Let us study one more example of an economic system before we decide on a working definition of money and economic wealth. During the Middle Ages, money almost totally disappeared from use. This was because land, not gold nor cows nor number of merchant ships became the thing that represented wealth. Now land is not a commodity that you can shove into your purse or money belt and go down and trade for corn and beans at the local market, so we can see that barter also took a back seat in this economic system, except amongst the peasants. For evidence of moneys low standing during the period from A. D. 500 until about 1500, just look at the cruddy little coins that circulated. They were either misshapen lumps of bronze or paper - thin flakes of silver. The silver issues from almost all kingdoms were dreadfully monotonous. There was a cross or a little stick figure image of a castle or some other symbol on one side and often a crude, cartooney full face image supposed to represent a king on the other. The letters in the inscriptions were formed with individual punch marks for the strokes. Sometimes, a distorted rulers monogram could be found on one side. Furthermore, most of the larger of these ugly little pieces of money are quite rare. In fact, due to a weird form of hypocrisy based on New Testament parables, the kings and ruling aristocracy thought it unseemly to their holy and consecrated character to tough "filthy mammon" and had a servant handle the little amount of money they used.
Briefly, this is how the medieval system worked in theory. A powerful military leader (such as William, Duke of Normandy) conquers a kingdom (such as Anglo - Saxon England) and has a vast amount of land at his disposal. The original inhabitants are lucky to be left with their lives to live out in poverty and humiliation. Now the conqueror becomes king, and begins to reward those ruffians and gangstas that helped him steal his new kingdom. These worthies become barons, dukes, and knights, depending on how much land the king gave them All the chief throat slitters and village burners that had brought the most soldiers with them to help in the conquest got the largest numbers of choice estates, scattered throughout the countryside (The king didnt want any of his barons consolidating in one geographical area their holdings and becoming powerful rivals to the throne.) The plain old skull bashers who brought only twenty or thirty men with them got fewer estates of lesser quality. These barons and dukes in turn subdivided their estates and parceled them out to their head retainers, and so on until each one - horse knight had at least a modest estate. In return for the grant of tenancy to the lands (All property was, in theory still owned by the king and simply occupied by the barons as long as they kept up their feudal obligations), the lords, barons, etc., had to supply a certain number of fully equipped fighting men for so many days each year and a specified number of pigs, sheep, sacks of flour, cowhides, and other "in kind" items to his overlord. Thus, one can see that the medieval economy was one of service and rents in kind exchanged for tenancy and rights to land. It is very important to note that the medieval economies almost totally ignored foreign trade and most domestic trade, Commerce almost completely died out. All commerce and trade, except for simple barter, requires some form of money or medium of exchange in order to function at all.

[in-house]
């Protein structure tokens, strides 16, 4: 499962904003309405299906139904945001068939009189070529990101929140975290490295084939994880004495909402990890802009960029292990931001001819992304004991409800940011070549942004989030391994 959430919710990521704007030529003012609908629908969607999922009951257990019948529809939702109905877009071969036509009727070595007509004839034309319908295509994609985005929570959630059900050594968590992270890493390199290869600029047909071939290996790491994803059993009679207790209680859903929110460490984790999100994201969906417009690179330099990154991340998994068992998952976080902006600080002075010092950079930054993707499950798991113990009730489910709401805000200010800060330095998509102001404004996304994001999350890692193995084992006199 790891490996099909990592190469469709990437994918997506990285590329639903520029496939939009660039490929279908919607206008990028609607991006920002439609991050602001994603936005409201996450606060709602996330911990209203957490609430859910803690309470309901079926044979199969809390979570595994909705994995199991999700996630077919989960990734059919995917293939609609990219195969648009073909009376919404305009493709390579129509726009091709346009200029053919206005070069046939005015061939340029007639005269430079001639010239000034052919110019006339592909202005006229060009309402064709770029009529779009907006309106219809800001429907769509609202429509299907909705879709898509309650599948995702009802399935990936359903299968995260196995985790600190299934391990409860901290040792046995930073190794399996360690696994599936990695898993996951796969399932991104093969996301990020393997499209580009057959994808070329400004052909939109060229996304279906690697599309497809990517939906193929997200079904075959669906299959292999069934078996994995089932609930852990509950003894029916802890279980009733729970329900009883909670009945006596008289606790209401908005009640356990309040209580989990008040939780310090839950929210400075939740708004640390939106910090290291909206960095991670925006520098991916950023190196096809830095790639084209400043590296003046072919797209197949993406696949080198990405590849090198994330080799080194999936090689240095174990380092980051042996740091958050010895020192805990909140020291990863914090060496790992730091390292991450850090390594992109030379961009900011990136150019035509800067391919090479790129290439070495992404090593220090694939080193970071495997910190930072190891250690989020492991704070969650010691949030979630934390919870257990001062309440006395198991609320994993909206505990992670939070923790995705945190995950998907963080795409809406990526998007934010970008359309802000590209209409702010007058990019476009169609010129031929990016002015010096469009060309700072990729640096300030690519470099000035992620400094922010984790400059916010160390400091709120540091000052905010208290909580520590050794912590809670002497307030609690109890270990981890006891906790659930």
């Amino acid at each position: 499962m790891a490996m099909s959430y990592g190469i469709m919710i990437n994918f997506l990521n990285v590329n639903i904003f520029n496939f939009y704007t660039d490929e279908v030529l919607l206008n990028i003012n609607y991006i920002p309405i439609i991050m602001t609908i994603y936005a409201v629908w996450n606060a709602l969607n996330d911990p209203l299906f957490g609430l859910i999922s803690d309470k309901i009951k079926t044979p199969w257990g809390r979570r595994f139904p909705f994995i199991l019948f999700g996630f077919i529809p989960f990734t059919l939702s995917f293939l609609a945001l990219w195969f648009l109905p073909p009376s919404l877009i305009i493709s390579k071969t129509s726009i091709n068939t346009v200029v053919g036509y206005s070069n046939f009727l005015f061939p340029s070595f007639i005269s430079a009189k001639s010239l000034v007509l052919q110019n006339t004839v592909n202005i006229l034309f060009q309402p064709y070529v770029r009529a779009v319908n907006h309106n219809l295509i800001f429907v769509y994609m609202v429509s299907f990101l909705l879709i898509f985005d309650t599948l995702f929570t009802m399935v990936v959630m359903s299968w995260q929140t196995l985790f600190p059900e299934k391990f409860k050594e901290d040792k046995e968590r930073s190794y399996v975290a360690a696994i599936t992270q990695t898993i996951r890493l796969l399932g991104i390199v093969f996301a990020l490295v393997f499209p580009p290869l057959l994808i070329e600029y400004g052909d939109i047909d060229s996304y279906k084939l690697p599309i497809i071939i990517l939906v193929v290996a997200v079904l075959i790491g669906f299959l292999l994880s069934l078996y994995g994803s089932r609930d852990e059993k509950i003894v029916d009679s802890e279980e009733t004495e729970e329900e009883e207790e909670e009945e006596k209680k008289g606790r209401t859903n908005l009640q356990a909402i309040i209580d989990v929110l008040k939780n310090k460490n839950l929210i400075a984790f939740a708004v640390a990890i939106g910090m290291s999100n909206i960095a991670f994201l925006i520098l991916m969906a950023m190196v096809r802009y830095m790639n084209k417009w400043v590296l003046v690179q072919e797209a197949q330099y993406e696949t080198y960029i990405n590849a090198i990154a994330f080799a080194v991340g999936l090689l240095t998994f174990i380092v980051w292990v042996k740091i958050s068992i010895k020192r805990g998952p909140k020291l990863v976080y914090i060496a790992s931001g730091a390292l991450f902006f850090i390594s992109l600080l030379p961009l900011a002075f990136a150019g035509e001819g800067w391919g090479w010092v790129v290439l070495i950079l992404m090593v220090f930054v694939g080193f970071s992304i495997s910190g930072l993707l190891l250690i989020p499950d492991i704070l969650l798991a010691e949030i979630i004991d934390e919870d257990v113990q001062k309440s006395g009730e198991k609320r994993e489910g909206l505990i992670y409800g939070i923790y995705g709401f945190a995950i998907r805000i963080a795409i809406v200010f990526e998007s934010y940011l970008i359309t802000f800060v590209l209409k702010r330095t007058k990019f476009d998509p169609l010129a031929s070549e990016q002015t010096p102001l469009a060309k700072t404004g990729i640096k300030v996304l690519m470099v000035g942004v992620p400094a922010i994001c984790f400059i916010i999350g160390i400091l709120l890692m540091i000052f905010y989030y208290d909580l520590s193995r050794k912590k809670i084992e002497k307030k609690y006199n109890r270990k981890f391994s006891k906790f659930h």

The issue of money in the economy was one of the major factors that distinguished the vigorous, enlightened, dynamic classical civilizations from the stratified, stagnant and backward medieval kingdoms that flourished in Europe for a thousand years after the fall of Rome in the West. It was the re-emergence of a mercantile economy based on trading and money that brought us the prosperity of the Renaissance. (It was Gutenbergs printing press that facilitated the rebirth and sharing of learning that were such a catalyst of the intellectual Renaissance, but that is a different story altogether). To understand anything about the buying power of the money in the late Roman Empire, we absolutely must understand how an economy based on land differed from a money economy, and how the Roman Empire was headed away from a money economy and toward a medieval land economy from the reign of Diocletian onward.
Return to The Roman Economy Table of Contents
The Ancients' First Use of Money
What are the Functions of Money?
Some Different Economic Systems in History
Inflation include ('/home/content/r/o/m/romanhistory/html/common/footer.html'); ?>